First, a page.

InfoComm Booth #2200 — At InfoComm 2013, Sony (booth 2200) is unveiling an array of technologies to meet any application, requirement and budget in professional display and presentation. From new projection technologies, including a laser light source model, to affordable live production systems to professional audio and more, Sony’s solutions combine the right mix of performance, quality and efficiency needed by today’s A/V professionals.
Sony’s next-generation projection technology, based on a laser light source, eliminates many of the issues associated with conventional lamp-based projection. This new model, VPL-FHZ55, is Sony’s first lamp-less projector to use 3LCD imaging technology and achieve 4,000 lumens of color light output at WUXGA resolution (1920 x 1200), to deliver bright and vivid color reproduction.
Sony has always been about innovation, and this unique laser projection technology continues that tradition,” said Dianne LaGuardia, senior manager, professional display marketing at Sony Electronics. “Our experience in projection is far-reaching, and we’re applying that expertise to develop a solution for the future.
The new projector uses blue laser as its light source, which excites a phosphorous material that in turn creates white light. The white light is delivered to the 3LCD optical system, generating full-time, vibrant RGB color through a color splitting process. The resulting 4,000 lumen color light output produces brightness sufficient for a range of commercial applications, unlike competitive models based on one-chip imager and hybrid light source technologies.
The VPL-FHZ55 projector offers virtually maintenance-free operation for up to 20,000 hours of expected light source, display device and filter use (when using Constant Brightness Mode with Auto Light Dimming feature enabled. Actual hours may vary depending on usage environment.)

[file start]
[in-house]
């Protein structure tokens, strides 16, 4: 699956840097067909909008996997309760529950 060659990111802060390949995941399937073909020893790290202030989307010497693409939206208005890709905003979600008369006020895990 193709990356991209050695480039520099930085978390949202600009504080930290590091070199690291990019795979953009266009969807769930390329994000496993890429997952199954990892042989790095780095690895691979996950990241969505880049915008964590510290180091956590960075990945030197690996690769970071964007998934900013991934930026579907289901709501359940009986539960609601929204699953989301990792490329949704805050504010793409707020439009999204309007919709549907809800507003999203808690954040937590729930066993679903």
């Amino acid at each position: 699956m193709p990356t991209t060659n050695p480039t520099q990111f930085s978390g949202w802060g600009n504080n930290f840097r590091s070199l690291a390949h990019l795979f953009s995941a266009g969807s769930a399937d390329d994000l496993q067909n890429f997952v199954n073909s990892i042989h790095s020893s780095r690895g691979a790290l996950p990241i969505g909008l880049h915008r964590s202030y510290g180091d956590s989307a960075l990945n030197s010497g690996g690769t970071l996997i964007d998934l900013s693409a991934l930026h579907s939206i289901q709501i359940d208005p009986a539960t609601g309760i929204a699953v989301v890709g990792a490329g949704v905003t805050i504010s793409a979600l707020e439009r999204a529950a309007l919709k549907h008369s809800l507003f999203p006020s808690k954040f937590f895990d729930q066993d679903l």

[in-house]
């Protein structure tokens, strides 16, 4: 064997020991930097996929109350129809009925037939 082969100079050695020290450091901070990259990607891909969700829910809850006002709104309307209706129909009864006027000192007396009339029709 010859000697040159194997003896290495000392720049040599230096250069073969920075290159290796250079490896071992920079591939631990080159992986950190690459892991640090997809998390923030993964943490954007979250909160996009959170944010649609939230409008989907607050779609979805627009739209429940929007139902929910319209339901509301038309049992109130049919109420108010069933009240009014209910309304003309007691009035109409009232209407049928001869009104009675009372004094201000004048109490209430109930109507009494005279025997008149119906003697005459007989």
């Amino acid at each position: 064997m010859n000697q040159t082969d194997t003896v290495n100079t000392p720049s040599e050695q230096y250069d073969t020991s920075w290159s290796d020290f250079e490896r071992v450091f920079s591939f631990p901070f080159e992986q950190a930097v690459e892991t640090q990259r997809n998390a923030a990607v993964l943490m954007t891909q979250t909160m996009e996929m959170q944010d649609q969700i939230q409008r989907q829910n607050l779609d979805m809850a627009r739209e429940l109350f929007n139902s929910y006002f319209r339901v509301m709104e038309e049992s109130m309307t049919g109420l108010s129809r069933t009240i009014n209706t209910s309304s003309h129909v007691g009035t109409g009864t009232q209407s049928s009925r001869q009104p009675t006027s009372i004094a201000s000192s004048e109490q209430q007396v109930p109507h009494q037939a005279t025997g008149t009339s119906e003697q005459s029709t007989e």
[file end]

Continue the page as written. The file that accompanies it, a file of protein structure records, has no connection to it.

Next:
The HG (mercury) free projector is packed with energy-saving features, including: Auto Light Dimming, which dims light output down to 5% when left powered on without use; and Auto Brightness Adjustment, which eliminates unnecessary illumination when a dark picture is projected; and Constant Brightness Mode, which allows users to maintain brightness throughout the expected 20,000 hour life by driving the projector at reduced light output.
The use of a laser light source also gives the projector instant “on/off” capability and “tilt- free” capability for seamless installation in nearly any setting or position.
Sony’s new Anycast Touch system combines the familiar touch-screen interface common in mobile devices with full-scale A/V performance. This affordable, easy-to-use, ultra-portable all-in-one live production system is ideal for live broadcasting or webcasting in applications such as education, corporate, government, houses of worship, sports and more.
The Anycast Touch system combines a video switcher, audio mixer, special effects generator, PTZ camera control, a real-time streaming encoder, image still store, character generator, and scale converter. It uses a sliding, dual touch-screen interface similar to a tablet. A unique tilt-screen function allows the two dual screens to split video and audio controls and conveniently store them in scene folders with settings including titles, logos and effects.
The system can produce full HD (1920×1080) content with 10-bit processing to produce extremely clear, highly detailed pictures either in SD, HD or a mix of both.
Sony’s Anycast Touch live production system will be available in September 2013, for a suggested list price of $19,995.
At InfoComm 2013, Sony is highlighting its full line of displays for a range of professional applications – from 4K to LCD. As part of its “4K Experience” at InfoComm, Sony will highlight its newest Ultra High Definition 4K televisions (models XBR-55X900A, 55-inch; and XBR-65X900A, 65-inch), together with the new Multi View system. The system allows the sets to accept multiple input sources in most any format and display them as a collage on one ultra-high resolution 4K screen. The images can be manipulated for analysis, sports replay, CAD, machine control, or any application that requires extreme detail.